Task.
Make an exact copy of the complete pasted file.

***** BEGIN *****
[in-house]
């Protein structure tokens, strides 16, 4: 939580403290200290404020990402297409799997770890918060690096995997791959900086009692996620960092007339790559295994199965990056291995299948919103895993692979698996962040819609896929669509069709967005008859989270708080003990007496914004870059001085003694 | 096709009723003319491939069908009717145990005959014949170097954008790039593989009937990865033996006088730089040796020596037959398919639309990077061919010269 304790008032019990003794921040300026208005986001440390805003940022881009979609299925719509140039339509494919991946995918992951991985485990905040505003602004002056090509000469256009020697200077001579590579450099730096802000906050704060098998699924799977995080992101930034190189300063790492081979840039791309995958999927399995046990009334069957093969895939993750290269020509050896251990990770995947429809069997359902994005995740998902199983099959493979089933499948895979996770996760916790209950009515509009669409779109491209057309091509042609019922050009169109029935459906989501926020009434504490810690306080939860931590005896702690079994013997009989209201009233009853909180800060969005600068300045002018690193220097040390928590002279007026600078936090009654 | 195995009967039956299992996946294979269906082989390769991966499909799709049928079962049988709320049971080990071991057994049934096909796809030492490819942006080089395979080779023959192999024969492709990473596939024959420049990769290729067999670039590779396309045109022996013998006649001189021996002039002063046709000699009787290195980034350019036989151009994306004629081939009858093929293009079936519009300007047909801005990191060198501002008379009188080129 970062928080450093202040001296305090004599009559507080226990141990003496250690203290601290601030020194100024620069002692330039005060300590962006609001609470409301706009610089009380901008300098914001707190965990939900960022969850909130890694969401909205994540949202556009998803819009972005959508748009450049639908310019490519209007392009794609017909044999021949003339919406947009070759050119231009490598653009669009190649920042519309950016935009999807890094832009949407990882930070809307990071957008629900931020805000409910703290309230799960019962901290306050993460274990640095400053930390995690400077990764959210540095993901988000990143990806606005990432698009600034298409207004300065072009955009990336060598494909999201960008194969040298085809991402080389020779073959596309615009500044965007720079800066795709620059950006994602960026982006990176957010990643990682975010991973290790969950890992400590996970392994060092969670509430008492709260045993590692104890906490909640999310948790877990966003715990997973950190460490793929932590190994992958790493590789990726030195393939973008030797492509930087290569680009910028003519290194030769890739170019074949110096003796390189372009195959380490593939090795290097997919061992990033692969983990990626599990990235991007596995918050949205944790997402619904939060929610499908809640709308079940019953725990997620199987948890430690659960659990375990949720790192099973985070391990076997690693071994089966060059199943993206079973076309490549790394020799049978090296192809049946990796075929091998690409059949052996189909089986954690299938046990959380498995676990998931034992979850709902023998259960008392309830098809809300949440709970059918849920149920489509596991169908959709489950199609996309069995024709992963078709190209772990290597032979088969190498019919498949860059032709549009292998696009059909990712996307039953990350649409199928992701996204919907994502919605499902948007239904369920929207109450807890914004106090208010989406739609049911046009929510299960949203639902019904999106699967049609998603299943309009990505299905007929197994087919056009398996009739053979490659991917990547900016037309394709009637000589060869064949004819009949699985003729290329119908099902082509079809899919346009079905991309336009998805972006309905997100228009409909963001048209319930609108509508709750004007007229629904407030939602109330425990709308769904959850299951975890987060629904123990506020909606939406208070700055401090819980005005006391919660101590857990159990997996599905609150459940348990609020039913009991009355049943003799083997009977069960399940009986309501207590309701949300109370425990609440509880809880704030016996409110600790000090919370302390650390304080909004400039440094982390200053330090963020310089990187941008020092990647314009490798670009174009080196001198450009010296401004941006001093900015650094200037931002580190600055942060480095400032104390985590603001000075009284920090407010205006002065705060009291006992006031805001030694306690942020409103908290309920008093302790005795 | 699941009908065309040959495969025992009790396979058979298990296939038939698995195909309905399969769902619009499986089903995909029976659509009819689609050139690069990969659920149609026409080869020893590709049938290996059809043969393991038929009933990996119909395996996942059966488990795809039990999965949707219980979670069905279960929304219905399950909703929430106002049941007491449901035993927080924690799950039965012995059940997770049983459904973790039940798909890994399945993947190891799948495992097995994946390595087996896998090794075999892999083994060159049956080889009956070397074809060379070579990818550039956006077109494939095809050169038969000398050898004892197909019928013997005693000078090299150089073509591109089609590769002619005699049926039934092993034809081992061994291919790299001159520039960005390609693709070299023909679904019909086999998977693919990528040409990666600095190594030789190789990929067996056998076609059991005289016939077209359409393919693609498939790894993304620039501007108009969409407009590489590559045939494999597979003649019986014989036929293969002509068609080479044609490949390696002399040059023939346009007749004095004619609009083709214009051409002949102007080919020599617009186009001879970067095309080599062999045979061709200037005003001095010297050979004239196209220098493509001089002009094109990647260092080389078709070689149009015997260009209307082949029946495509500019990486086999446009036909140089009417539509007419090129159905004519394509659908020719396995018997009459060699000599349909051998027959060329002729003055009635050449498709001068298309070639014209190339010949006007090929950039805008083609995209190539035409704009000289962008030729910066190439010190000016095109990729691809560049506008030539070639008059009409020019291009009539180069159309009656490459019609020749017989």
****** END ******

[in-house]
């Protein structure tokens, strides 16, 4: 939580403290200290404020990402297409799997770890918060690096995997791959900086009692996620960092007339790559295994199965990056291995299948919103895993692979698996962040819609896929669509069709967005008859989270708080003990007496914004870059001085003694 | 096709009723003319491939069908009717145990005959014949170097954008790039593989009937990865033996006088730089040796020596037959398919639309990077061919010269 304790008032019990003794921040300026208005986001440390805003940022881009979609299925719509140039339509494919991946995918992951991985485990905040505003602004002056090509000469256009020697200077001579590579450099730096802000906050704060098998699924799977995080992101930034190189300063790492081979840039791309995958999927399995046990009334069957093969895939993750290269020509050896251990990770995947429809069997359902994005995740998902199983099959493979089933499948895979996770996760916790209950009515509009669409779109491209057309091509042609019922050009169109029935459906989501926020009434504490810690306080939860931590005896702690079994013997009989209201009233009853909180800060969005600068300045002018690193220097040390928590002279007026600078936090009654 | 195995009967039956299992996946294979269906082989390769991966499909799709049928079962049988709320049971080990071991057994049934096909796809030492490819942006080089395979080779023959192999024969492709990473596939024959420049990769290729067999670039590779396309045109022996013998006649001189021996002039002063046709000699009787290195980034350019036989151009994306004629081939009858093929293009079936519009300007047909801005990191060198501002008379009188080129 970062928080450093202040001296305090004599009559507080226990141990003496250690203290601290601030020194100024620069002692330039005060300590962006609001609470409301706009610089009380901008300098914001707190965990939900960022969850909130890694969401909205994540949202556009998803819009972005959508748009450049639908310019490519209007392009794609017909044999021949003339919406947009070759050119231009490598653009669009190649920042519309950016935009999807890094832009949407990882930070809307990071957008629900931020805000409910703290309230799960019962901290306050993460274990640095400053930390995690400077990764959210540095993901988000990143990806606005990432698009600034298409207004300065072009955009990336060598494909999201960008194969040298085809991402080389020779073959596309615009500044965007720079800066795709620059950006994602960026982006990176957010990643990682975010991973290790969950890992400590996970392994060092969670509430008492709260045993590692104890906490909640999310948790877990966003715990997973950190460490793929932590190994992958790493590789990726030195393939973008030797492509930087290569680009910028003519290194030769890739170019074949110096003796390189372009195959380490593939090795290097997919061992990033692969983990990626599990990235991007596995918050949205944790997402619904939060929610499908809640709308079940019953725990997620199987948890430690659960659990375990949720790192099973985070391990076997690693071994089966060059199943993206079973076309490549790394020799049978090296192809049946990796075929091998690409059949052996189909089986954690299938046990959380498995676990998931034992979850709902023998259960008392309830098809809300949440709970059918849920149920489509596991169908959709489950199609996309069995024709992963078709190209772990290597032979088969190498019919498949860059032709549009292998696009059909990712996307039953990350649409199928992701996204919907994502919605499902948007239904369920929207109450807890914004106090208010989406739609049911046009929510299960949203639902019904999106699967049609998603299943309009990505299905007929197994087919056009398996009739053979490659991917990547900016037309394709009637000589060869064949004819009949699985003729290329119908099902082509079809899919346009079905991309336009998805972006309905997100228009409909963001048209319930609108509508709750004007007229629904407030939602109330425990709308769904959850299951975890987060629904123990506020909606939406208070700055401090819980005005006391919660101590857990159990997996599905609150459940348990609020039913009991009355049943003799083997009977069960399940009986309501207590309701949300109370425990609440509880809880704030016996409110600790000090919370302390650390304080909004400039440094982390200053330090963020310089990187941008020092990647314009490798670009174009080196001198450009010296401004941006001093900015650094200037931002580190600055942060480095400032104390985590603001000075009284920090407010205006002065705060009291006992006031805001030694306690942020409103908290309920008093302790005795 | 699941009908065309040959495969025992009790396979058979298990296939038939698995195909309905399969769902619009499986089903995909029976659509009819689609050139690069990969659920149609026409080869020893590709049938290996059809043969393991038929009933990996119909395996996942059966488990795809039990999965949707219980979670069905279960929304219905399950909703929430106002049941007491449901035993927080924690799950039965012995059940997770049983459904973790039940798909890994399945993947190891799948495992097995994946390595087996896998090794075999892999083994060159049956080889009956070397074809060379070579990818550039956006077109494939095809050169038969000398050898004892197909019928013997005693000078090299150089073509591109089609590769002619005699049926039934092993034809081992061994291919790299001159520039960005390609693709070299023909679904019909086999998977693919990528040409990666600095190594030789190789990929067996056998076609059991005289016939077209359409393919693609498939790894993304620039501007108009969409407009590489590559045939494999597979003649019986014989036929293969002509068609080479044609490949390696002399040059023939346009007749004095004619609009083709214009051409002949102007080919020599617009186009001879970067095309080599062999045979061709200037005003001095010297050979004239196209220098493509001089002009094109990647260092080389078709070689149009015997260009209307082949029946495509500019990486086999446009036909140089009417539509007419090129159905004519394509659908020719396995018997009459060699000599349909051998027959060329002729003055009635050449498709001068298309070639014209190339010949006007090929950039805008083609995209190539035409704009000289962008030729910066190439010190000016095109990729691809560049506008030539070639008059009409020019291009009539180069159309009656490459019609020749017989």